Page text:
- Nyakera, 40, has served as principal secretary for Transport, and PS Planning and Statistics despite growing up in Nairobi slums.
- Says the county had a strong cooperative movement that enabled it to pool money from the then robust coffee and tea sectors
When Irungu Nyakera was growing up in Kinyago slums in Eastleigh, Nairobi, his family never knew he would become the high-flying leader he is today.
Nyakera is one of the seven candidates seeking to succeed Governor Mwangi wa Iria in Murang’a county. He is vying under the Farmers’ Party.
He told the Star that his manifesto revolves around farming which he said has the potential to transform the lives of Murang’a people and the economy of the county.
The youthful politician believes the experience he has working in both the public and private sectors has given him the exposure needed to return the county to its former glory.
He says the county had a strong cooperative movement that enabled it to pool money from the then robust coffee and tea sectors and it would even loan money to the government.
The sector, however, collapsed over time, leaving farmers under the weight of hefty loans that the government helped waive in 2012.
Nyakera has already helped install new coffee drying beds in more than 40 factories through his Irungu Nyakera Foundation.
Majority of the 144 factories still use equipment procured decades ago that compromises the quality of coffee processing.
He has pledged to establish a coffee enterprise fund to help factories upgrade their operations.
“My key priority is reviving agriculture and putting more money in people’s pockets. I believe that if farmers earn good money from their crops, the economy would subsequently grow,” he said.
He has also facilitated a benchmarking programme that has seen farmers from 44 factories visit vibrant coffee co-operative societies in Nyeri and Kirinyaga.
“The programme helped equip farmers with husbandry skills that will increase their production per tree to at least 10 Kilos while boosting their cooperatives’ total cherry volumes,” he said.
Should he be elected, Nyakera pledges to turn Murang’a into a county that will set an example for others in the agriculture sector.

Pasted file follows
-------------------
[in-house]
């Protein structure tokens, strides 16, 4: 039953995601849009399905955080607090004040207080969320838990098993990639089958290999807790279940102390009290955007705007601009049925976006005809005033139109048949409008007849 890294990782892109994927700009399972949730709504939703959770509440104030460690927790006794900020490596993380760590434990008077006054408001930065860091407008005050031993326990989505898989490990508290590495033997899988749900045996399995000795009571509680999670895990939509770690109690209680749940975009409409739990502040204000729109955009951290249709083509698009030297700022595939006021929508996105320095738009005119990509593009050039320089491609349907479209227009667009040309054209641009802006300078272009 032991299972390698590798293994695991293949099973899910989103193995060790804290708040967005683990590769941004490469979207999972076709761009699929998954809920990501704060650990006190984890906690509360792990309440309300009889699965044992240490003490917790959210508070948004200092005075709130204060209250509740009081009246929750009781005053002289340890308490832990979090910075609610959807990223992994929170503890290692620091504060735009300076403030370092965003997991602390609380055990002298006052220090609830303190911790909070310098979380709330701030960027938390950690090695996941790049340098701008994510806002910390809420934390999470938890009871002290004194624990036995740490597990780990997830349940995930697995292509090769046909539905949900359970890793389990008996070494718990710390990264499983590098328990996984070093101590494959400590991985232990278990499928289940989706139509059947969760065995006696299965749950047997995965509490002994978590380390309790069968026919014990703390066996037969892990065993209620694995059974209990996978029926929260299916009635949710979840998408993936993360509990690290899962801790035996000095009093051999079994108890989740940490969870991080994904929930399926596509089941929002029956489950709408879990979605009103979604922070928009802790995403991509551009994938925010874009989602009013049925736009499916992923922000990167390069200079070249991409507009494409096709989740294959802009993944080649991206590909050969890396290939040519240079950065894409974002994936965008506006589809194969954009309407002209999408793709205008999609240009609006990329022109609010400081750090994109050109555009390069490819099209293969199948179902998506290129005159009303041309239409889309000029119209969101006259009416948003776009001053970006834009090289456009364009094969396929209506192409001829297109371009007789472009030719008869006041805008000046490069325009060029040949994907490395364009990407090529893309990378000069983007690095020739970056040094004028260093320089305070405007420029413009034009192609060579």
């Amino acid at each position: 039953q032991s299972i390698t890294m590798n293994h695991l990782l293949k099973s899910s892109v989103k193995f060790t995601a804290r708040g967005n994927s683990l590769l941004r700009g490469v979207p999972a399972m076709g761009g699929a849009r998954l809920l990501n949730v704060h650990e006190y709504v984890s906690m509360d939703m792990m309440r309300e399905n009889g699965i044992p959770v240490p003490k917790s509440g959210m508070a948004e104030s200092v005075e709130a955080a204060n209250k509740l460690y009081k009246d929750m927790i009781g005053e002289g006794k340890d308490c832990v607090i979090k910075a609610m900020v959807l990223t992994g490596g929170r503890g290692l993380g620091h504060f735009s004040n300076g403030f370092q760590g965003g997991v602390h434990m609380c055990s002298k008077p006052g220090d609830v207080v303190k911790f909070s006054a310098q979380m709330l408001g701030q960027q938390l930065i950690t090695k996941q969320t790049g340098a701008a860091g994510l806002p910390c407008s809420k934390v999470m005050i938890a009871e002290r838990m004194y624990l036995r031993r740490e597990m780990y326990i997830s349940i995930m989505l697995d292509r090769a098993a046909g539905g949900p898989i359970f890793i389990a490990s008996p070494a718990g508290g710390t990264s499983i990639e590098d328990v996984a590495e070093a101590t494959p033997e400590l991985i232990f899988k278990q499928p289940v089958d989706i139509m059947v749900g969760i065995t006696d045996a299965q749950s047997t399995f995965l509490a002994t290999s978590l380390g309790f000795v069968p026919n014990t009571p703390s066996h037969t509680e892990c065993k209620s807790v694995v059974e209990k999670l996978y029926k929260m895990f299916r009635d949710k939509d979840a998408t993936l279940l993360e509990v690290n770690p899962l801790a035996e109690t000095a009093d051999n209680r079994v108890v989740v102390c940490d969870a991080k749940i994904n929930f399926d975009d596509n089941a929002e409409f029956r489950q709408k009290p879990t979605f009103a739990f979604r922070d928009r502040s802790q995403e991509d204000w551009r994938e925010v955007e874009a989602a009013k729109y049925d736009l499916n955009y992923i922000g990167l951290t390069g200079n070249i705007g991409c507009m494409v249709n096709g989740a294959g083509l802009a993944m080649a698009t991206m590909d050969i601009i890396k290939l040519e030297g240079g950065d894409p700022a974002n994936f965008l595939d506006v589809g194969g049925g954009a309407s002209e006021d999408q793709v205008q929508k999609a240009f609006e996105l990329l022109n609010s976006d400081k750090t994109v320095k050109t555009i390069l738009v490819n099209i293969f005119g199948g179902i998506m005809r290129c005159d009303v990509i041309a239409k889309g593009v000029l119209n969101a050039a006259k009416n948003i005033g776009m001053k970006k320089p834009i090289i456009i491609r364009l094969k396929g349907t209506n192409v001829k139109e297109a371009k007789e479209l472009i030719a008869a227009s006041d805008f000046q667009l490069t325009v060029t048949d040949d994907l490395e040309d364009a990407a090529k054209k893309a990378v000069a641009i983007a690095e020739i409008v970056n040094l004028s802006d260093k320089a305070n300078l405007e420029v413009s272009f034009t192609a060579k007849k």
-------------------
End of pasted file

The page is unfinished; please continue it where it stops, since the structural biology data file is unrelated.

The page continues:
Majority of the households in the county depend on agriculture for survival and have been condemned to a life of misery over the years due to reduced returns.
“My vision is to make Murang’a the top county which is underpinned by our key covenants of leadership partnership, good governance, economic empowerment of farmers, youth and political empowerment, business expansion and improved health care,” he said.
“Murang’a deserves to be wealthy with a reliable healthcare system but the full potential of our agricultural sector can only be realised if we embrace value addition and seek new markets for our products."
He has picked former nominated MCA Catherine Mugo, as his running mate.
Naykera was born 40 years ago in Kiru, Mathioya constituency, Murang’a county, to a single mother, Nancy Njoki Wairugu.
His mother would later relocate to Nairobi in search of greener pastures.
Sadly, his mother died leaving Nyakera, then an 8-year-old and his siblings under the care of their grandparents.
The firstborn in a family of four was lucky to enroll in the prestigious Starehe Boys’ Centre on full scholarship from Save the Children Fund Austria and Save the Children Fund British Columbia, Canada.
Nyakera served as a school captain at Starehe Boys’ Centre.
In 2002, two years after sitting for his KCSE exam, he worked as an untrained teacher at Nyahururu Elite Schools as he waited to join the University of Nairobi to pursue medicine.
But the then director of Starehe Dr Geoffrey William Griffin handed Nyakera a full scholarship to Deerfield Academy in the United States, where he studied for two years as a gap year student.
He later joined Stanford University and graduated with a degree in Engineering and Management Science in 2007 after getting a full scholarship from an anonymous sponsor.
There, he founded Stanford Africa Business Forum and Stanford Journal of Africa Studies.
He started off his career at Citigroup Investment Bank on Wall Street before relocating to the United Kingdom with the same company as a financial analyst in emerging markets in London.
In 2008, he relocated back to Kenya after the 2008 economic slump and joined NIC Bank Group in its subsidiary company, NIC Capital, initially as a senior associate before working his way to managing director in 2009 at the age of 28.
He then moved back to London, UK, to work for Frontier Markets Fund Managers as the regional director of 18 countries within SubSahara Africa.
He also served as the managing director of Equity Investment Bank, a subsidiary of Equity Group Holdings, where he helped spearhead Equity Group’s entry into investment banking.
In 2015, 33-year-old Nyakera was appointed principal secretary for Transport in the Ministry of Transport and Infrastructure, becoming the youngest PS to have served the country.
Two years later, he was reassigned to the Ministry of Devolution and Planning as the principal secretary for Planning and Statistics where he served for one year.
It is after his tenure as a PS that Nyakera had a chance to interact with farmers from his home county and realised their challenges due to mismanagement of agricultural sectors.
He then helped start a movement that would be the genesis of the current reforms being implemented in the coffee and tea subsectors.
This saw him appointed as the chairperson of the Tea Prices Stabilization task force in 2020 as the government enforced the reforms.
(Edited by Tabnacha O)